Lawyers for the two defendants argued that there was no reason or evidence to show that they had conspired to mislead the custody hearing judge.

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Calgary millionaire Ken Carter and the private investigator he hired to track down his ex-girlfriend have been found not guilty of perjury regarding his testimony in a custody fight in family court.

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Queen’s Bench Court Judge David Labrenz, in a lengthy decision Friday, said he had a “reasonable doubt” that Carter and Steve Walton, a retired Calgary Police Service officer, lied about their business relationship during the 2014 hearing about daughter Carter and her ex, Akele Taylor, shares.

Carter paid Walton and his wife, Heather, more than $800,000 to keep an eye on Taylor after the couple’s acrimonious split two years earlier. Unlicensed detectives then hired police officers to tail Taylor, leading to a separate police corruption case that resulted in the conviction of multiple officers.

Carter and Walton were separately convicted of criminally harassing Taylor during months of surveillance on her. Both have appealed those verdicts.

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The Crown further claimed that both men lied about their business relationship and how Walton’s surveillance would proceed, leading to the perjury trial.

Lawyers for the two defendants argued that there was no reason or evidence to show that they had conspired to mislead the custody hearing judge.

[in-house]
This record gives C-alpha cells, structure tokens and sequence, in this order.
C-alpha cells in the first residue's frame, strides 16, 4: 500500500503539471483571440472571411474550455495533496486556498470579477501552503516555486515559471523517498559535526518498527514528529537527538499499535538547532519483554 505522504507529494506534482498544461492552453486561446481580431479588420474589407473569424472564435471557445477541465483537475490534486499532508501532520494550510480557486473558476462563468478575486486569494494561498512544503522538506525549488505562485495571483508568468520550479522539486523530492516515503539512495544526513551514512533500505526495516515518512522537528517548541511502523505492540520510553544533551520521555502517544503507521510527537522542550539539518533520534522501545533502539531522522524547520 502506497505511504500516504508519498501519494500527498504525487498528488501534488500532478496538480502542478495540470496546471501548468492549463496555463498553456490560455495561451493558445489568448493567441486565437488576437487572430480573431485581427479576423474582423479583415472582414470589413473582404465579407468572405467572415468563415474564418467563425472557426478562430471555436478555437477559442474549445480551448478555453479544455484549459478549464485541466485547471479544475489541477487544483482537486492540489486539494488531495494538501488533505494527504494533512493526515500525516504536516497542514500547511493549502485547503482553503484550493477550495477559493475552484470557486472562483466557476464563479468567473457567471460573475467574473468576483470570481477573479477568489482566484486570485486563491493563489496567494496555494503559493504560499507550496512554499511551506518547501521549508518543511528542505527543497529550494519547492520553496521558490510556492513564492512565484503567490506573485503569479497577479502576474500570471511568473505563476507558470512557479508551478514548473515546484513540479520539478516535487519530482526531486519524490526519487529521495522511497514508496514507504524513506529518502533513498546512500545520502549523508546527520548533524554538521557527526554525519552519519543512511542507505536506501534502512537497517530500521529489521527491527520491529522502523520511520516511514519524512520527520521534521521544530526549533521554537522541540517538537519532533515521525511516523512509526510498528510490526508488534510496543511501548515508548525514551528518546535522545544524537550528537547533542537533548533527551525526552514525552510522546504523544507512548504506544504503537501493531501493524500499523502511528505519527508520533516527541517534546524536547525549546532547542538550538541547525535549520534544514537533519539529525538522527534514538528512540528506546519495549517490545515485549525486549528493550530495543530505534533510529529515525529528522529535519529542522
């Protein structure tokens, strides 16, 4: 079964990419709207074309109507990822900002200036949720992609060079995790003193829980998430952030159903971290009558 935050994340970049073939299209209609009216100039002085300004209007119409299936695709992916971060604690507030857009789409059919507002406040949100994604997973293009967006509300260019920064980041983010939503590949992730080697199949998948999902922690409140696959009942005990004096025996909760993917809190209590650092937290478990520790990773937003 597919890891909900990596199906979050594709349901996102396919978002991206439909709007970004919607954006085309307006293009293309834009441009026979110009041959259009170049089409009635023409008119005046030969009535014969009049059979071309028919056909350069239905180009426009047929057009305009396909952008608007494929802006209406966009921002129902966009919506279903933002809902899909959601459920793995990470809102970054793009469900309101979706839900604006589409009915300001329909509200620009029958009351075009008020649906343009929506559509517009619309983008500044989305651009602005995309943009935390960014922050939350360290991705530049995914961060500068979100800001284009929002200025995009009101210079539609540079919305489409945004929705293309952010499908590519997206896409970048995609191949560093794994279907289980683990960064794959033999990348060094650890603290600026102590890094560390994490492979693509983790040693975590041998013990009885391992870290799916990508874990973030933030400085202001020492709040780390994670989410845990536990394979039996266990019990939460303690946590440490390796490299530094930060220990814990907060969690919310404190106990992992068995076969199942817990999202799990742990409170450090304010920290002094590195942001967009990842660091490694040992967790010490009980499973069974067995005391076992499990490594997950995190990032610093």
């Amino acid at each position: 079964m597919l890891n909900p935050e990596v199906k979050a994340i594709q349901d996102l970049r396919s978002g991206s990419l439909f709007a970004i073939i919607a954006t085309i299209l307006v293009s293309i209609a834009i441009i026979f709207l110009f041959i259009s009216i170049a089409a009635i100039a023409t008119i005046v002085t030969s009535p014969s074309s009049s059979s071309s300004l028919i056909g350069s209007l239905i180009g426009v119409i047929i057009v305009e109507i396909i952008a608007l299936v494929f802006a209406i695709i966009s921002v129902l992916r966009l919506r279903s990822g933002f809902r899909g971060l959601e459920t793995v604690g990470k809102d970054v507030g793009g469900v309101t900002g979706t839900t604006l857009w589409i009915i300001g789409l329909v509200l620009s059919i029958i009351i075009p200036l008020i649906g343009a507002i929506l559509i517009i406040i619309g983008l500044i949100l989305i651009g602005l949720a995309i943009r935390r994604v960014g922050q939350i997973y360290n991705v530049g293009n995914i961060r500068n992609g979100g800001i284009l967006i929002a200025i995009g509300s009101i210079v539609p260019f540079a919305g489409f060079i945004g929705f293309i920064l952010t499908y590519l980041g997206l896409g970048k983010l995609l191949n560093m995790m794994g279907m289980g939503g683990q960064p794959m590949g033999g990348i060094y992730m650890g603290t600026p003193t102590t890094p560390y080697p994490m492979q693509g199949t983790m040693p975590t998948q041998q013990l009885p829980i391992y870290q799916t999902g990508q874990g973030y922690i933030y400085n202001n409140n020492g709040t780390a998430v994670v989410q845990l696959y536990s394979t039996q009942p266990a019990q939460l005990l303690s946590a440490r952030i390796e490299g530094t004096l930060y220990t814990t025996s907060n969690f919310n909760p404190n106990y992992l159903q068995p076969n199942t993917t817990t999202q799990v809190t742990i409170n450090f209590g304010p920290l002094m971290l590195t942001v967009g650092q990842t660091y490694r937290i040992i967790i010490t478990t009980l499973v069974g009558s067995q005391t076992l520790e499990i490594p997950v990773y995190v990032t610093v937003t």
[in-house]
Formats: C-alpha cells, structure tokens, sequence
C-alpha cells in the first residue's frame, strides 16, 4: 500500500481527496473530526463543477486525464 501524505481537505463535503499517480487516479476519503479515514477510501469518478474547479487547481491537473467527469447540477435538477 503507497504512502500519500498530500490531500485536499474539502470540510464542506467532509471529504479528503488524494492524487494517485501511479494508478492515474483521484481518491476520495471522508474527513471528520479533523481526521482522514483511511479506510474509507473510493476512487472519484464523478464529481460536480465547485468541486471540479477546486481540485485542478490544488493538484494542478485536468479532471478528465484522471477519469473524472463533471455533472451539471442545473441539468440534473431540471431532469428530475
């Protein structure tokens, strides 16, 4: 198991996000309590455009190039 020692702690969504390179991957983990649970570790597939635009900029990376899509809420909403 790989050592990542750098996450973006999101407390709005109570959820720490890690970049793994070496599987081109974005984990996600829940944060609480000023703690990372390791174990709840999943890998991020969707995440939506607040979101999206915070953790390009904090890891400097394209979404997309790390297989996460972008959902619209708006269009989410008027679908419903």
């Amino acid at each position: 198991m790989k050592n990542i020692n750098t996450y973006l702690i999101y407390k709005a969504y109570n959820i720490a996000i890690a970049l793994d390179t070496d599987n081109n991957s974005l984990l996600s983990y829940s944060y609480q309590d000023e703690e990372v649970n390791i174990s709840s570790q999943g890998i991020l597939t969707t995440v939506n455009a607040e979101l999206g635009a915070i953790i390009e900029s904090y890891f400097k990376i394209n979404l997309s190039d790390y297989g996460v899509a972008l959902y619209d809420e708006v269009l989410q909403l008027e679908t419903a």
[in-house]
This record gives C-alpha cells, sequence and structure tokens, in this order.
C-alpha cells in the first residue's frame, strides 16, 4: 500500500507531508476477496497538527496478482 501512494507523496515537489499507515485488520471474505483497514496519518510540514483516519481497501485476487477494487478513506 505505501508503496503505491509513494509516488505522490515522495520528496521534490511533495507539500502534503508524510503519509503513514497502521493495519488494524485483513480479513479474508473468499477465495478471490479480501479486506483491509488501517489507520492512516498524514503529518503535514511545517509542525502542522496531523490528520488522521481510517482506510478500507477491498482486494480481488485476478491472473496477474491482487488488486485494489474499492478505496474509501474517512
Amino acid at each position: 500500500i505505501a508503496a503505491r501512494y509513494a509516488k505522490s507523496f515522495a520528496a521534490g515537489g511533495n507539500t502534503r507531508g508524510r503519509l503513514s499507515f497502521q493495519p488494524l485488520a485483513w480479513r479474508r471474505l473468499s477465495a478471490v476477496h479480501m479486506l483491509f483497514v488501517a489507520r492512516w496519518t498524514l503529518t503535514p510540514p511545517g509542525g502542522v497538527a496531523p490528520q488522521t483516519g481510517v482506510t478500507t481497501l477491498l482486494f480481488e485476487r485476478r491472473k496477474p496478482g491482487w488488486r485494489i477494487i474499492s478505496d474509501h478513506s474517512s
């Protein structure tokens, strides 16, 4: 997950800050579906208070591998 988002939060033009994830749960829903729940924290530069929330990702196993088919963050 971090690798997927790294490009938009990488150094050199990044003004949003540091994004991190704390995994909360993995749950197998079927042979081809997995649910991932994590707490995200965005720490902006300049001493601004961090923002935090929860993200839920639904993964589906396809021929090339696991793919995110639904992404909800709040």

On Friday, Labrenz said he was not convinced Carter had a motive to perjure himself and risk losing custody of his son.

“It would make little sense, for one thing, that Mr. Carter perjured himself when he made the decision to accept the recommendation of the court’s parenting expert. Lying would jeopardize what he was after,” Labrenz said.

He also accepted defense arguments that Walton made all operational decisions as his investigation unfolded.

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“The communications between Mr. Walton and Mr. Carter referred to by the Crown did not convince me otherwise, either on the basis that Mr. Carter was making suggestions or that he came to learn some of the techniques of investigation that are used or who was employing them”, said Labrenz.

“It was also apparent that Mr. Walton was not advising Mr. Carter on how specifically some of the information passed to him was obtained.”

The judge said he would not publish the reasons for his decision as is often the case, to prevent Carter and Taylor’s daughter from reading the details of the case in the future.

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